The Pharmacist Shortage: A Tipping Point in Healthcare
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The Pharmacist Shortage: A Tipping Point in Healthcare

November 15, 2023

By Shawn Spencer, PhD, RPh, Dean and Chief Academic Officer, PCOM School of Pharmacy

The healthcare industry is currently grappling with a severe shortage of pharmacists, a matter that is gaining increasing attention in the headlines. This situation is not just another blip in the business cycle; it appears to be an ongoing issue with no clear resolution in sight. With the number of pharmacy school graduates steadily declining and a growing number of job postings, it's evident that the demand for pharmacists may reach unprecedented levels in the foreseeable future.

Key Points
  • The healthcare industry faces a critical shortage of pharmacists.
  • The shortage is ongoing with no clear resolution, fueled by declining pharmacy graduates.
  • In underserved areas, this shortage is magnified, creating "pharmacy deserts".
  • The urgent need to address this crisis may present unprecedented opportunities for PharmD graduates.

In 2022, the healthcare industry saw the graduation of 13,323 new pharmacists from 136 pharmacy schools reporting to the American Association of Colleges of Pharmacy (AACP). This number was down from 14,223 the previous year, marking the largest drop since 1983 [XLS]. But what's particularly alarming is that only 9,743 students were accepted through the Pharmacy College Application Service (PharmCAS) by the application deadline of June 2023. This unsettling statistic indicates a sharp decrease in new entrants to the job market within the next four years. While some of this decline can be attributed to lower overall enrollment in post-secondary education, it's also possible that many aspiring healthcare professionals are unaware of the diverse career opportunities available to pharmacy graduates.

The pharmacist shortage isn't just a numbers game; it's become a tipping point for healthcare access. The shortage is magnified in underserved areas, creating what's known as "pharmacy deserts," where patients have limited or no access to essential medications and health advice which is particularly acute in Georgia. As this crisis unfolds, the consequences are profound. Patients in these deserts face greater challenges in managing chronic conditions, receiving timely medications, and accessing vital healthcare services.

Let's contrast this shrinking talent pool with the surging demand for pharmacists. According to the AACP’s Pharmacy Demand Report, there were a staggering 60,882 job postings for pharmacists in the first three quarters of 2023. This represented a remarkable 17.9% increase compared to the same period in 2022, which followed an impressive 11.6% leap from 2021. Among these job postings, the majority were for retail pharmacists (31,870), closely followed by clinical pharmacists (15,652), hospital pharmacists (5,695), and a wide range of other pharmacist roles (4,646), including informatics pharmacists and nuclear pharmacists. Additionally, there were 3,019 job postings for pharmacy director roles.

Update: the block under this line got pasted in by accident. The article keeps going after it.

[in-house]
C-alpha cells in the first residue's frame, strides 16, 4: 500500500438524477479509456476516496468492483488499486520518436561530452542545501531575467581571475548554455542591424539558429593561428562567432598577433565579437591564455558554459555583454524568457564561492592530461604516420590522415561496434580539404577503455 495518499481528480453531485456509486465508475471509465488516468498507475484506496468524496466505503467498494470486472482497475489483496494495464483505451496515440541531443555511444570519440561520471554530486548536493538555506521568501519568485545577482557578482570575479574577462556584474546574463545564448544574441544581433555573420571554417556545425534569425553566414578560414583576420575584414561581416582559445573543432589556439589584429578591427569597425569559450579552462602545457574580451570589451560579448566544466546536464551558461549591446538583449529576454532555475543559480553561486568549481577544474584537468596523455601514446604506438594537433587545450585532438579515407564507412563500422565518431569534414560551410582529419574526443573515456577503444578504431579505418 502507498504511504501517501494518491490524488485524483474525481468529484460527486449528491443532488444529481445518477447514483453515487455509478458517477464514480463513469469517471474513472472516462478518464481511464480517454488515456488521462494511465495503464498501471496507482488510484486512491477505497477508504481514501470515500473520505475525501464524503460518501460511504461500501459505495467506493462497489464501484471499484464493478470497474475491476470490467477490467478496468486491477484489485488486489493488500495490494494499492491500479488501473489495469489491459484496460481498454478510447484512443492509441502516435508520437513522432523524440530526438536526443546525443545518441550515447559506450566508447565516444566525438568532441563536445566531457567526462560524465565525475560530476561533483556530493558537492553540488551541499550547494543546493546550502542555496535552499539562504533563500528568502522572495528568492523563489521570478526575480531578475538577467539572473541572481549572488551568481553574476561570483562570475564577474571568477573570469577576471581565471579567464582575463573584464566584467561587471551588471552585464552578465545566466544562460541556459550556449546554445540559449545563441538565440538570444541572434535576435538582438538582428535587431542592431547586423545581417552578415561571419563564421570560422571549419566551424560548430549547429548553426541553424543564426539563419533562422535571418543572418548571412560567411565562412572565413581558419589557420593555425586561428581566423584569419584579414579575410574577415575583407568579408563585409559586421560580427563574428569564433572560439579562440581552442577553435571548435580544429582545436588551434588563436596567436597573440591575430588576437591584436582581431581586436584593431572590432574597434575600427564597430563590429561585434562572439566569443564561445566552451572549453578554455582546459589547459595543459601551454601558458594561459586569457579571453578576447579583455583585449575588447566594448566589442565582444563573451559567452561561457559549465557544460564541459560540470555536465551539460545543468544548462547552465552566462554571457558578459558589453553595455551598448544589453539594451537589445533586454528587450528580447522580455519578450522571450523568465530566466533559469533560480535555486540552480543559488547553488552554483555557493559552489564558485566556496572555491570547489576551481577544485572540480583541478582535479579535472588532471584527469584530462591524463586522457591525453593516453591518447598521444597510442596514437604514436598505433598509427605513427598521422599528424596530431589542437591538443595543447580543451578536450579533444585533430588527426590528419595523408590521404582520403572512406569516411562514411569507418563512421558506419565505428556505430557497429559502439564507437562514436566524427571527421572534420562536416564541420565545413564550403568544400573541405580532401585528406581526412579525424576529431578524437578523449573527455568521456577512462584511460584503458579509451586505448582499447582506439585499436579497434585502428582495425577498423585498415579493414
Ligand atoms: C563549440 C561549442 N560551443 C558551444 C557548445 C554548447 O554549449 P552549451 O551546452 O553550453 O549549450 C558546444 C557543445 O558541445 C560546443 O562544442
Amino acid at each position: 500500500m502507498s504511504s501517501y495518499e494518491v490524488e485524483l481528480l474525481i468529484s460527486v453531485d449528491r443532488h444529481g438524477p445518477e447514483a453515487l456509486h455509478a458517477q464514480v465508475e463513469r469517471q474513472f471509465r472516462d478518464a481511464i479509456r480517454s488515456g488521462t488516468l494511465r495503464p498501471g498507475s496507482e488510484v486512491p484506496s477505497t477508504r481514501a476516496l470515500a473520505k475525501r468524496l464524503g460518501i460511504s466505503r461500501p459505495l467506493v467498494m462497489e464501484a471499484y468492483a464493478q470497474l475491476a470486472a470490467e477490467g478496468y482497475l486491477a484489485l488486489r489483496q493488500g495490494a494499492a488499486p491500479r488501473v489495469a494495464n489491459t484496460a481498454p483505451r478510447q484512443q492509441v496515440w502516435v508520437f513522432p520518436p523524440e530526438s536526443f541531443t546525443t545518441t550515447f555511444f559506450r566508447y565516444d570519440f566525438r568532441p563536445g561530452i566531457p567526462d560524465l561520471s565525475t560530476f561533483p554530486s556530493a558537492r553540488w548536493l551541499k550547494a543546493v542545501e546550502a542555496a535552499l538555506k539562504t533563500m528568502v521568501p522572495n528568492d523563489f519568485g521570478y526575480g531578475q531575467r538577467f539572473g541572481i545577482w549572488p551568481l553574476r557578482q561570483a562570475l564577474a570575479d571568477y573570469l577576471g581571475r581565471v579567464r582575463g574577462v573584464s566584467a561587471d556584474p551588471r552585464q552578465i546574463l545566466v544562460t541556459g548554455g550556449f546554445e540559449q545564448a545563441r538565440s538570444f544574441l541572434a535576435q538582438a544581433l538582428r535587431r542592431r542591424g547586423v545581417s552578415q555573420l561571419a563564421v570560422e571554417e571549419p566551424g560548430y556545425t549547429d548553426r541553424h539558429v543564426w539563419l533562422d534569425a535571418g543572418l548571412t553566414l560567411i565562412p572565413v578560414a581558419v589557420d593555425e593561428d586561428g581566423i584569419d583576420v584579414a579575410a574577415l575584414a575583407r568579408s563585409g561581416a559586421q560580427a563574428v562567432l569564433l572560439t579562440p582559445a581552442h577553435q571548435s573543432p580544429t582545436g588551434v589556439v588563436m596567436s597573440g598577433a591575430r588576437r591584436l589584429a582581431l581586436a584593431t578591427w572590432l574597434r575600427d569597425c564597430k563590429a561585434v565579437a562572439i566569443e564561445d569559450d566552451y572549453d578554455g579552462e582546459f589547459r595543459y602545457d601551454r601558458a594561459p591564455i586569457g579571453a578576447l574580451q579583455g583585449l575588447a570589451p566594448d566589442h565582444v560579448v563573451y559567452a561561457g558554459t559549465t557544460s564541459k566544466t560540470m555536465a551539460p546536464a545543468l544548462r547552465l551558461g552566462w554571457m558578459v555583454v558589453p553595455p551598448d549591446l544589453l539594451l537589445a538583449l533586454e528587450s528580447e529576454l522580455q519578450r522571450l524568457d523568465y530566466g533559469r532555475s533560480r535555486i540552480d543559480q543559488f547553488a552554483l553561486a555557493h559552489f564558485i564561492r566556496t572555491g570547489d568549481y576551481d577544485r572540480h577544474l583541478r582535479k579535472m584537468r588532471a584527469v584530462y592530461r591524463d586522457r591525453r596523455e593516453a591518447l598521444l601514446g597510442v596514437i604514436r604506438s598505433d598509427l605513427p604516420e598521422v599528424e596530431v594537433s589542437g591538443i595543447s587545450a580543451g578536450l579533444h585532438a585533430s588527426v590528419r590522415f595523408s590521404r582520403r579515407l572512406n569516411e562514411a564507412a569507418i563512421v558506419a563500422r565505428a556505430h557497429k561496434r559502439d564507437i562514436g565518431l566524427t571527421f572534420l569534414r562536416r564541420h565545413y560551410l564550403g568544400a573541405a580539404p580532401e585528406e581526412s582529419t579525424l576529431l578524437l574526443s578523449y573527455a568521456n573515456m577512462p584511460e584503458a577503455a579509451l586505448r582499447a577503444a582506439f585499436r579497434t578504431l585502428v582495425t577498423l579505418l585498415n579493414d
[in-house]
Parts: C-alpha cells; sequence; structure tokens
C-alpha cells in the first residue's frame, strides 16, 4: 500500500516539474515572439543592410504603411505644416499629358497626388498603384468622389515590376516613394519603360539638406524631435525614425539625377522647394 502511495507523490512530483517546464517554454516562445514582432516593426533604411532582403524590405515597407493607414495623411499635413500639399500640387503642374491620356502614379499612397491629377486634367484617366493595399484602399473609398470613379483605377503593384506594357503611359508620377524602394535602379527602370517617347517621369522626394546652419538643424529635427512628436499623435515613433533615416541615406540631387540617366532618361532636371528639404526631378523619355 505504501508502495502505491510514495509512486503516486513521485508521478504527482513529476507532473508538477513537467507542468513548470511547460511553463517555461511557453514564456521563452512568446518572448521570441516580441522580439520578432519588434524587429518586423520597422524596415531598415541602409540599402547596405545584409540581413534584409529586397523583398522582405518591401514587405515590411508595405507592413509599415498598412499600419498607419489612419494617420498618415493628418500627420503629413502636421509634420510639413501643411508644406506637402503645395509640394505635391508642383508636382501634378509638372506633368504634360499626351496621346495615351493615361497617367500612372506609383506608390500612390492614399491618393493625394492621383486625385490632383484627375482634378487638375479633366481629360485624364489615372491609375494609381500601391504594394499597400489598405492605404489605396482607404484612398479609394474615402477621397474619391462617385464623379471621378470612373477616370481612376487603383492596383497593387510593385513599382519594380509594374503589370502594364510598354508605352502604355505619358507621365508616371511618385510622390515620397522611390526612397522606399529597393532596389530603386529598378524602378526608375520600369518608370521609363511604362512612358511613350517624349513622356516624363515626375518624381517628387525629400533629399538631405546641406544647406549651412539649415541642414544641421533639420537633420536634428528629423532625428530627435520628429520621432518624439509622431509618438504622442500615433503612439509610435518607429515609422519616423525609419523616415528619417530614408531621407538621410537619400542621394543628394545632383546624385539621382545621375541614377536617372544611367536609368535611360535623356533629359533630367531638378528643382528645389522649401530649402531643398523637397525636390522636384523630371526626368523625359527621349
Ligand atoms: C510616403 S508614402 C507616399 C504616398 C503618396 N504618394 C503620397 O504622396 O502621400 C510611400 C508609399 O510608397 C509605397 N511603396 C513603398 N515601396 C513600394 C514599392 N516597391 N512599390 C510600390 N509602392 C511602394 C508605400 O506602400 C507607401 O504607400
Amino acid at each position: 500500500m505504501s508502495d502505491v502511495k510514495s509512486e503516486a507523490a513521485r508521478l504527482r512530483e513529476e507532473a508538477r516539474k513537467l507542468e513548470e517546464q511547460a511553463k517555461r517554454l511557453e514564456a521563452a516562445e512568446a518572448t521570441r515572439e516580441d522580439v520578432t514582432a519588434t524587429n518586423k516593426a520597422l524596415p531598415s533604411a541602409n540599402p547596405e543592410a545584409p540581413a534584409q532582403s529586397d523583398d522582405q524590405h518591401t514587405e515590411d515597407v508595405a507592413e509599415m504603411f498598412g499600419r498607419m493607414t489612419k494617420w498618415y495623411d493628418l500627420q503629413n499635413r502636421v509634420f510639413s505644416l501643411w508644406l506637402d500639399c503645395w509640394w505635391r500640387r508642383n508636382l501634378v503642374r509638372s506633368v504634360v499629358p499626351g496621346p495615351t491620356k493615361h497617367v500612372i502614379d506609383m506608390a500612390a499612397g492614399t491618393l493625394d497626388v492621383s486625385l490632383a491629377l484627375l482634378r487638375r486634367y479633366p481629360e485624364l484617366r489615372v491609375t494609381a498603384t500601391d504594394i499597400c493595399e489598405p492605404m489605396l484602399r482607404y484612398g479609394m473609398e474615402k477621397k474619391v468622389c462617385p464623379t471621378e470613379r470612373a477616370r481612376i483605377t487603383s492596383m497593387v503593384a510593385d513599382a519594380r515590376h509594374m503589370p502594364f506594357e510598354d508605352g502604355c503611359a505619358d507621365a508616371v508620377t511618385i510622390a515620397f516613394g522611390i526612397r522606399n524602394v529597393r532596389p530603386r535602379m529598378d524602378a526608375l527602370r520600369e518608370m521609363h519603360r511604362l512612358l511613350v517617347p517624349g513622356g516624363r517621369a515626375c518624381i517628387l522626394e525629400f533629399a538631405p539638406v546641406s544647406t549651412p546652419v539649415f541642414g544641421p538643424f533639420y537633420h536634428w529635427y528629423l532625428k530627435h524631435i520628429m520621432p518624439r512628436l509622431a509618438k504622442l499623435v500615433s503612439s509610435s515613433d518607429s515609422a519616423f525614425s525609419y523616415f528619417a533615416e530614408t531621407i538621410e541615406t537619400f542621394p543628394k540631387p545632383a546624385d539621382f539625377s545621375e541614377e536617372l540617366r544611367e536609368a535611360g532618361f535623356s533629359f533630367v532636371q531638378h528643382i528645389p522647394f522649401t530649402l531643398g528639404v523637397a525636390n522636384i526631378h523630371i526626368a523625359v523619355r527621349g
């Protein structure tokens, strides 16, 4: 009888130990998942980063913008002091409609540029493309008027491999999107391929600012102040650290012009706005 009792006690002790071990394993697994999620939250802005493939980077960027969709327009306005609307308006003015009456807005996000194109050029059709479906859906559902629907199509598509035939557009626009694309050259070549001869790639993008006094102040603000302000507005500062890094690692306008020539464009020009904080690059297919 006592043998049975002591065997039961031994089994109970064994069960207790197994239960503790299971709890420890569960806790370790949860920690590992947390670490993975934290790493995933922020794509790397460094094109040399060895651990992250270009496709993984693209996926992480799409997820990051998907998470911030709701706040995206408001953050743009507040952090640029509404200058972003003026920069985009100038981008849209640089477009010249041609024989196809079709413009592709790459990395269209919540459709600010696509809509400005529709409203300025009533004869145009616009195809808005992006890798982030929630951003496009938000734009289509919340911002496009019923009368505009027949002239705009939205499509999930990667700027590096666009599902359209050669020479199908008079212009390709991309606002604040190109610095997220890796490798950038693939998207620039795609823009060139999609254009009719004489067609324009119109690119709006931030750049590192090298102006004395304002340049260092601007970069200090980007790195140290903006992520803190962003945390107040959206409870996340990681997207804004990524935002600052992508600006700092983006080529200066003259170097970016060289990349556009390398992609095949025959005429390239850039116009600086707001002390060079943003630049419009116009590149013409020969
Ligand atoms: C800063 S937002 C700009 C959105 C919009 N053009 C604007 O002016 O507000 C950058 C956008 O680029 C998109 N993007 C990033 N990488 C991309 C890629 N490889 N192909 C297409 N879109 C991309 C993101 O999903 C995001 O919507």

Shawn Spencer, PhD, RPh, Dean and Chief Academic Officer, PCOM School of Pharmacy
Shawn Spencer, PhD, RPh, Dean and Chief Academic Officer, PCOM School of Pharmacy

For recent pharmacy graduates, this shortage translates into unprecedented opportunities. As the demand for pharmacists continues to rise, salaries and sign-on bonuses have reached new heights. In May 2022, the Bureau of Labor Statistics reported a median pharmacist salary of $132,750. Some markets are even offering signing bonuses exceeding $50,000.

However, it's essential to recognize that this shortage comes at a cost to patient care, leading to shorter pharmacy hours, store closures in various locations, and reports of worsening working conditions. But for prospective pharmacy students, this crisis presents an opportunity. Those concerned about working conditions at large pharmacy chains can find solace in the fact that only about half of graduates pursue careers in community pharmacy. Other career options include entrepreneurship, opening independent pharmacies, or working in neighborhood drugstores. The remaining graduates have a wide array of career opportunities available to them. According to the Bureau of Labor Statistics, more than a quarter of pharmacists work in hospitals, health systems, and home health.

At PCOM School of Pharmacy, we place a strong emphasis on a comprehensive curriculum which prepares our graduates for diverse pharmacy careers. Our program includes training in ambulatory care, managed care, and acute care pharmacy. According to the Pharmacy Demand Report 2022 Yearly Summary, three of the top nine employers for new job postings are in managed care at major healthcare companies like UnitedHealth, Anthem, and Aetna.

In summary, the pharmacist shortage is not just a challenge; it has become a tipping point in raising public awareness of the dire need for accessible healthcare services and the diverse and rewarding career options available in healthcare for pharmacists. The urgency to address pharmacy deserts and improve healthcare access is at an all-time high with far-reaching implications for both the healthcare industry and underserved communities. This crisis necessitates creative solutions and greater public awareness to ensure equitable access to healthcare services. The implementation of "test and treat" programs in various states is a testament to the innovative role pharmacists can play in addressing the pressing issue of healthcare access.

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